Welcome to Moon Rabbit, a podcast about the mythologies that inform the stories we love to watch. This is episode 2 of our three-episode mini-arc exploring the world of Tenku no Shiro Rapyuta, or Castle in the Sky, the classic Miyazaki masterpiece.
In the previous episode, we covered why this film is not the simplistic, superficial adventure that some Western film critics have made it out to be, and we also covered the film’s story origins and how a childhood lens is at the core of its storytelling.
And for this episode we’ll focus on Sheeta, the princess who defies the common story tropes of what a princess normally is, especially in the classic Disney sense of the word.
At the very end of the episode I will unravel how this film’s Sheeta is partly based on Sita, the Hindu Goddess featured in the epic Ramayana.
But before that, we will take a look at how Miyazaki portrays all the different groups of men in this film, and how this makes Muska a much more complex villain than he is often said to be.
There’s a lot to cover there, so let’s hop right in to it with my returning guest, Flick Beckett.
I’m your host, Adam Dobay, and let’s Follow the Moon Rabbit to a mining village, a military complex, and ancient India!
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Now it’s your turn!
What’s your biggest takeaway from this episode? Let me know in the comments below.
And if you haven’t yet, don’t forget to sign up for the Studio Ghibli Secrets Guide for a deep look into the storytelling and the mythologies behind the Ghibli films.
Pedro Henrique says
Hi Adam, just wanted to share my take on the age of the caracters particularly during the airship scene. This is in regard to the topics you discuss around minute 8. I believe even though they dont actually age the airship represents the main couple going through puberty. First, as society dictates, they are both separated into predetermined jobs, with Sheeta being sent to work in a kitchen. The sudden night and day change of perspective man around her have is a pretty common experience for young women going into puberty. I also agree with the arrested development ideia, as the pirated are quick to fantasy a relasionship with Sheeta where she takes the job of their mother, just like many young many unknowingly do. I think theres a Freudian Slip there but that would be a whole other topic. As it often is with young people they of course reunite later on. The next part occurs when the couple arrive at Laputa and get tangled together. In my view thats clear as day that they tied the knot, representing that now they are past the growing pains in the airship´ and are an adult couple. This is in direct contrast to Anthony Lioi’s view that theres no romantic pay off. But I do agree with Anthony that I get a strong Cristianity vibe from the movie.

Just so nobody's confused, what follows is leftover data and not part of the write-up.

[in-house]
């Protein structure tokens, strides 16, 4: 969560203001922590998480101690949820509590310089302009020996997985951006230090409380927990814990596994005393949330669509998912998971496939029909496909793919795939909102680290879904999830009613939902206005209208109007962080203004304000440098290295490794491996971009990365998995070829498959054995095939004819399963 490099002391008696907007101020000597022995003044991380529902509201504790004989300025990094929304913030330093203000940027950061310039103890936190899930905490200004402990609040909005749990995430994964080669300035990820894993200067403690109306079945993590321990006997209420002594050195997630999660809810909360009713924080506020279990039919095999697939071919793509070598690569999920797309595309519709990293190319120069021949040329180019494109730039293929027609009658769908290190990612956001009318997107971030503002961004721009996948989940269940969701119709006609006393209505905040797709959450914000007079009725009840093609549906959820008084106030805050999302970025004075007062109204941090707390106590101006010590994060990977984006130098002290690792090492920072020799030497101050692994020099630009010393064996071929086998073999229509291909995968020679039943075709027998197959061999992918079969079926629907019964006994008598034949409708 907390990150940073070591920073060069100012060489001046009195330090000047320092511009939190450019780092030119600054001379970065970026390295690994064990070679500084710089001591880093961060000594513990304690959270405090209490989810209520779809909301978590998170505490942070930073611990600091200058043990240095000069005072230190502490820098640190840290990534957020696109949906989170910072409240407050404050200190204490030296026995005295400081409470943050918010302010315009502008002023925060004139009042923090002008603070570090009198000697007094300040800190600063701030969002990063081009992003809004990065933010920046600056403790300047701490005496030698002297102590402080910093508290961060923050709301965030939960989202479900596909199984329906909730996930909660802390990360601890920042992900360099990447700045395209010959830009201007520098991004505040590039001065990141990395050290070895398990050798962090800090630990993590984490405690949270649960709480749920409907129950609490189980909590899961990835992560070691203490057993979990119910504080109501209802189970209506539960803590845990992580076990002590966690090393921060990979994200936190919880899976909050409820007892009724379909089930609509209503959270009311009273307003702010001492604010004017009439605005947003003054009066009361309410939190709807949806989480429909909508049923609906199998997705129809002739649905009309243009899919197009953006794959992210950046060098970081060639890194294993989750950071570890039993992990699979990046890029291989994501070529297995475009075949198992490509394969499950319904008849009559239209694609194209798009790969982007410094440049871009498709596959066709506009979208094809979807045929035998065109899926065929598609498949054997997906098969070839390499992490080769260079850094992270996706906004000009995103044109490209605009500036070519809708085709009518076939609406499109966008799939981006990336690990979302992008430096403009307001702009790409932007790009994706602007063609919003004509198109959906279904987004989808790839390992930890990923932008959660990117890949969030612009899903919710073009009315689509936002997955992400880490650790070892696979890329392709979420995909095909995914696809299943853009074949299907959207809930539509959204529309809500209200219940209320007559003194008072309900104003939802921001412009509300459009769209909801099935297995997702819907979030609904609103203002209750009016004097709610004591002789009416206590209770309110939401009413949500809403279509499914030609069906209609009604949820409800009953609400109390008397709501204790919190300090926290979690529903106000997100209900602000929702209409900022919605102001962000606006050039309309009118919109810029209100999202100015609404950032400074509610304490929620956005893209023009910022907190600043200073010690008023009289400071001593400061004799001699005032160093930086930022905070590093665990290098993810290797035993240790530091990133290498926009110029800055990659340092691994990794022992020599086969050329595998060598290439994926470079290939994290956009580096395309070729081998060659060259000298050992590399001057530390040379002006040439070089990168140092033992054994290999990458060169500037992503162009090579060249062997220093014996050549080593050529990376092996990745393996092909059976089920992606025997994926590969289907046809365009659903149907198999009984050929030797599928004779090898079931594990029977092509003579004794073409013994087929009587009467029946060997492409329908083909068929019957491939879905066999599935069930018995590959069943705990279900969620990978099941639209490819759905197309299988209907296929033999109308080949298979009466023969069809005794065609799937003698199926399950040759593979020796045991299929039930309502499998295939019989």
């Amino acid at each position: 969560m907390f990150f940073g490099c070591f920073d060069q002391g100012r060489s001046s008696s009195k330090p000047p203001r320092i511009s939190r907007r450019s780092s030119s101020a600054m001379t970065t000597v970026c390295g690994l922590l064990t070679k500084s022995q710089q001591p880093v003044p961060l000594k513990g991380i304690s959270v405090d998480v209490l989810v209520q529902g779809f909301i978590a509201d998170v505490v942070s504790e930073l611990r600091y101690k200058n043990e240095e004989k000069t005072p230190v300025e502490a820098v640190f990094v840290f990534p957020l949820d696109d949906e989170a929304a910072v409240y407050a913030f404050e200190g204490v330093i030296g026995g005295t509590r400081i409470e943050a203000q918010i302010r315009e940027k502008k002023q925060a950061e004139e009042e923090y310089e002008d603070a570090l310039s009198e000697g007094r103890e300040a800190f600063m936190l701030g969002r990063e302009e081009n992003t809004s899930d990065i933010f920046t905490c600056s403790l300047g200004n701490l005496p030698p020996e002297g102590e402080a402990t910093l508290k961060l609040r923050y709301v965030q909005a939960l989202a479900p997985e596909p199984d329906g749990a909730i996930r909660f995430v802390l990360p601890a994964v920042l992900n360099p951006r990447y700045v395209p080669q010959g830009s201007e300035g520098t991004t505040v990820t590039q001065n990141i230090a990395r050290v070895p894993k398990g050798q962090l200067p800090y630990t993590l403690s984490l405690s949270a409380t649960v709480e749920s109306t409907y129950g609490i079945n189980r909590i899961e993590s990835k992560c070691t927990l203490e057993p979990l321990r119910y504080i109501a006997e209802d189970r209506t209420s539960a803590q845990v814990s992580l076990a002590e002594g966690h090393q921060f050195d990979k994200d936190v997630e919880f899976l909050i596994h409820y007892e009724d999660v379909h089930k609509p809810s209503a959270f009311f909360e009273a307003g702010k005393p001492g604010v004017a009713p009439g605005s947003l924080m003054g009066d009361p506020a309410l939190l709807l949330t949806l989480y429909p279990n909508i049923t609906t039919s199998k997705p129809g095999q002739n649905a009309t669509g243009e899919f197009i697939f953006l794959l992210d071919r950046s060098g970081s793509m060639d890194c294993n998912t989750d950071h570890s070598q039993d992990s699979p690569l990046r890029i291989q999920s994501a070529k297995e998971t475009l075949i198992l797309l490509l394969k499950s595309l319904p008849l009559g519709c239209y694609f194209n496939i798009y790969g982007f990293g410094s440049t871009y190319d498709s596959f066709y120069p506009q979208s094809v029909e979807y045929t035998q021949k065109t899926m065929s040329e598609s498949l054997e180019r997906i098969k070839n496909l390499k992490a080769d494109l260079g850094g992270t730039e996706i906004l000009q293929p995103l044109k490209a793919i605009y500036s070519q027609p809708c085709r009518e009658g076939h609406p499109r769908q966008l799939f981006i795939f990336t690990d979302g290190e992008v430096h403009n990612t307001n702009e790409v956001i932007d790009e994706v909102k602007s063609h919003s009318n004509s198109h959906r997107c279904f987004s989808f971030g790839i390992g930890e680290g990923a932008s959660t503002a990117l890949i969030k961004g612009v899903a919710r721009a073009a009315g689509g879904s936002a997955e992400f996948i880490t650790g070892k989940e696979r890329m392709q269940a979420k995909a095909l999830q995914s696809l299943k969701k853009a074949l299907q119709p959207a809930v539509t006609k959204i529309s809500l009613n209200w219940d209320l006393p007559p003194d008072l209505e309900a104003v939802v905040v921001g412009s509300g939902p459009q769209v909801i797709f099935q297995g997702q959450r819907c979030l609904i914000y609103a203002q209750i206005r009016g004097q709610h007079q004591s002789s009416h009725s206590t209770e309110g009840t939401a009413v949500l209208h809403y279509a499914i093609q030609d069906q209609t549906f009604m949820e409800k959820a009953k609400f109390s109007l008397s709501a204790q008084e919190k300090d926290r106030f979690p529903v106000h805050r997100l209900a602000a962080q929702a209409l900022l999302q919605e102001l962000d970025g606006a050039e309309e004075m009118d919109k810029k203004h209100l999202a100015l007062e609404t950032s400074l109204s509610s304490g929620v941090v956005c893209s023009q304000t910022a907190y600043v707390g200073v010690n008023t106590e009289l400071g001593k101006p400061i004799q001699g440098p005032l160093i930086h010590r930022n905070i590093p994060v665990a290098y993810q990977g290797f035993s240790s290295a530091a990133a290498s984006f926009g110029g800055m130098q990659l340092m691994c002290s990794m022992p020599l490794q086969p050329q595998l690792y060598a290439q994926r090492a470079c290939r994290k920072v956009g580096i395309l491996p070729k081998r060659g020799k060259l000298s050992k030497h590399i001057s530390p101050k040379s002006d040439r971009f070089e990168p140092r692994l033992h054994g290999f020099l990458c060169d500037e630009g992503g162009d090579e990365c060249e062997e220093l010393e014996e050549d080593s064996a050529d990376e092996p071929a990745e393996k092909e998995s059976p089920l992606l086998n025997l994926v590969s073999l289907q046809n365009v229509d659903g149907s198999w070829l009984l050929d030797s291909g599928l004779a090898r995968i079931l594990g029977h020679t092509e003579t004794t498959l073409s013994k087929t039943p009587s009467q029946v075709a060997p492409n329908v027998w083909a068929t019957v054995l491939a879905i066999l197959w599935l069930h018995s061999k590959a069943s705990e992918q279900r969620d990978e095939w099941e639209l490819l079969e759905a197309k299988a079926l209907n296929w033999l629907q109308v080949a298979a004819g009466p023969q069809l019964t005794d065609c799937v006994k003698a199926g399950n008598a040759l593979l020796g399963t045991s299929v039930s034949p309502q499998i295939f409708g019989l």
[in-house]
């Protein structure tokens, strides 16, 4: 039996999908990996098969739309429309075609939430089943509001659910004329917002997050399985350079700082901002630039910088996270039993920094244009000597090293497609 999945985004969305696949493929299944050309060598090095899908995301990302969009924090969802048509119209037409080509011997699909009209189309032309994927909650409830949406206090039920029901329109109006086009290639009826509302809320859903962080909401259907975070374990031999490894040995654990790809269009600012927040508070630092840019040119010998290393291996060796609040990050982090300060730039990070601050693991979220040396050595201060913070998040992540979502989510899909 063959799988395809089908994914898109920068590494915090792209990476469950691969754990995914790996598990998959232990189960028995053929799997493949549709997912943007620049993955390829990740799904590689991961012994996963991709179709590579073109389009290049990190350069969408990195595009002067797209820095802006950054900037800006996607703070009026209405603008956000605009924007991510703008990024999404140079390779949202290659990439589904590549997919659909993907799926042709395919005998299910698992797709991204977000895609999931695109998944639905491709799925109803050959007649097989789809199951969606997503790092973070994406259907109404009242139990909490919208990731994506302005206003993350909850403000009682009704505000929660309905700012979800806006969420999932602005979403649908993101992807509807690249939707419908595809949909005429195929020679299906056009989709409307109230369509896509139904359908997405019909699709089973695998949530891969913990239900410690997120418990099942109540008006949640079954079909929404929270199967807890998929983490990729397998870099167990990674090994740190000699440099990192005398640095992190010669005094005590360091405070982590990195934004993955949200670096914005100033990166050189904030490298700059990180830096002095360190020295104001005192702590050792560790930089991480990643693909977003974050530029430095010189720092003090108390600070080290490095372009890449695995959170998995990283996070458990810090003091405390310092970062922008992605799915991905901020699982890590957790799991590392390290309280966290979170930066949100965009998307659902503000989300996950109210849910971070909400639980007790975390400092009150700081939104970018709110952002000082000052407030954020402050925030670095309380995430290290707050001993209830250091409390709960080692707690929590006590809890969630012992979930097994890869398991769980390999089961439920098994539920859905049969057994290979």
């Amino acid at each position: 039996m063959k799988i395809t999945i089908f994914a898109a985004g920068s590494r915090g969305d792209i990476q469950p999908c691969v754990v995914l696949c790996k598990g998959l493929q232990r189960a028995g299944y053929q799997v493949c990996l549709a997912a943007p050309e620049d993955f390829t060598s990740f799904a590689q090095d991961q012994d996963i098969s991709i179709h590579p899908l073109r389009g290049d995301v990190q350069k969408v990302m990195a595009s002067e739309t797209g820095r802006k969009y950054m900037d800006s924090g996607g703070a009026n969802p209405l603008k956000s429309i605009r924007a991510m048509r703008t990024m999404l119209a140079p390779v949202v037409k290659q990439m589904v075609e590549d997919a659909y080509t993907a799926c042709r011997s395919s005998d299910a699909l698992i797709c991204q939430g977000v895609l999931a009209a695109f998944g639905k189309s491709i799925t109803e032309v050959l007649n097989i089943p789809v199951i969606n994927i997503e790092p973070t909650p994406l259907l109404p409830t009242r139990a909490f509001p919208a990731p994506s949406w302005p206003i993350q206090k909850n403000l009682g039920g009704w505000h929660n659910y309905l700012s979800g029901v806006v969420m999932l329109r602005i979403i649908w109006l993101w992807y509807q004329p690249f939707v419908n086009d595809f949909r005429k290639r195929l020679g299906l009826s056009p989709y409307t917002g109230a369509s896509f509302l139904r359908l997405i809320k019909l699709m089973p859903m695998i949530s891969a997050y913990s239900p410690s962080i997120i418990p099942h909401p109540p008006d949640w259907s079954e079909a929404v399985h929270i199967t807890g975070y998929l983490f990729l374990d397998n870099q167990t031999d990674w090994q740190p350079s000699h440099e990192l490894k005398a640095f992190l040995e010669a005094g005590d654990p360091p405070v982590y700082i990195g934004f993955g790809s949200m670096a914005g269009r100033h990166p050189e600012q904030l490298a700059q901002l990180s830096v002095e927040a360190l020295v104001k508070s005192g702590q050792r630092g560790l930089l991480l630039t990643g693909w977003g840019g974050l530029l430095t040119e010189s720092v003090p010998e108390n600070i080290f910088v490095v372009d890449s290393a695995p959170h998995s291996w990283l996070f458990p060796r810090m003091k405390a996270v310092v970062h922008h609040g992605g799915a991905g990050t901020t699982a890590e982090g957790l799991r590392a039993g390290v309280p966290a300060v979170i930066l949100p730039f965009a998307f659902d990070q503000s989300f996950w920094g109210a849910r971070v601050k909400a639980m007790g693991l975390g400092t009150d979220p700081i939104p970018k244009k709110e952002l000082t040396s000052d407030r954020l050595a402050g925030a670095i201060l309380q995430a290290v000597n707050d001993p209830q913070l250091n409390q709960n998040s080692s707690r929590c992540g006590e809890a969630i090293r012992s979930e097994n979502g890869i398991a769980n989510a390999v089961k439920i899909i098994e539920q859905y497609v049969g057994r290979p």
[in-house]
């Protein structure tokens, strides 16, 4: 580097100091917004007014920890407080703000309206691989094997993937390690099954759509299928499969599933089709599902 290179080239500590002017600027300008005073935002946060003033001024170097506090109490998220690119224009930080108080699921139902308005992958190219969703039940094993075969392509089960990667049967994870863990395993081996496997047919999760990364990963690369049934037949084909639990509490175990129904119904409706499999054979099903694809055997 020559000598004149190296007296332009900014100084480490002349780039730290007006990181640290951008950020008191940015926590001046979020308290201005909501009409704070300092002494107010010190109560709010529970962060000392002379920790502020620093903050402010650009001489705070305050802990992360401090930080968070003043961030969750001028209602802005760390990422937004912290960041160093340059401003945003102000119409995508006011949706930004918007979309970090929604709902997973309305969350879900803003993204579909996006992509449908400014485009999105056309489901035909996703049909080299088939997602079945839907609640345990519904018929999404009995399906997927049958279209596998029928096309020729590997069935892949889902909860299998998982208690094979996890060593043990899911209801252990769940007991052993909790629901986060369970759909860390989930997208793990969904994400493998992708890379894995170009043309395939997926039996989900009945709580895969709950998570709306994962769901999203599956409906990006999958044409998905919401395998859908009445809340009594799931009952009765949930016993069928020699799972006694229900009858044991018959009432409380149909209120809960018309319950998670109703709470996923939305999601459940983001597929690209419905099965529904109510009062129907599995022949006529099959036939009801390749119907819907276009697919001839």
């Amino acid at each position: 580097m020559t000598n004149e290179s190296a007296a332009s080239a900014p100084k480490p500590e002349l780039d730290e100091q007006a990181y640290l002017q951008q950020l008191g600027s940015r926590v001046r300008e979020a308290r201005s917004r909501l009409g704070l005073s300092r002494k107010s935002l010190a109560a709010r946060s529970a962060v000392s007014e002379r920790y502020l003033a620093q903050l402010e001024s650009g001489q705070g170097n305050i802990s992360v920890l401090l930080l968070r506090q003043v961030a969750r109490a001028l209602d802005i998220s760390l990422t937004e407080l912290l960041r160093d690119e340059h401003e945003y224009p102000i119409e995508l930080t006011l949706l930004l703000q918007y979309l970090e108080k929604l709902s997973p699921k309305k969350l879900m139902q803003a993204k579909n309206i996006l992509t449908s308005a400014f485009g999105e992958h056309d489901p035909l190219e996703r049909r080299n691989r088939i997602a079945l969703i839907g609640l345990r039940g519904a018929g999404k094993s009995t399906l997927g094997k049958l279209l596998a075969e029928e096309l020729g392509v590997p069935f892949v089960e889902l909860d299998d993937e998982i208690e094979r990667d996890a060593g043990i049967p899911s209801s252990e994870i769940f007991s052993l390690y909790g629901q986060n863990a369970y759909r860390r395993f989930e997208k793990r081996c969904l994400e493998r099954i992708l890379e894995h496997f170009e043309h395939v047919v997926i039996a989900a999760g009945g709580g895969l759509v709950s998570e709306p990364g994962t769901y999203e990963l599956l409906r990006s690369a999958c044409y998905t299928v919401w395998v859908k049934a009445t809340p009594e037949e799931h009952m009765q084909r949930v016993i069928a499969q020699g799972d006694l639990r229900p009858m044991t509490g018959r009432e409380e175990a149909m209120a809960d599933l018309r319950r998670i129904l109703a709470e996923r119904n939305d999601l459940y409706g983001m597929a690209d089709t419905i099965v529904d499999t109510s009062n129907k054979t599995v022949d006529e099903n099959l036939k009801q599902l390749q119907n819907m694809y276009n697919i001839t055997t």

Anyways, I’m loving the podcasts because since watching the movie I always wanted to listen to someone else who also loved it and had it’s own takes on it. Also, wheres the best spot to ask direct questions about these movies?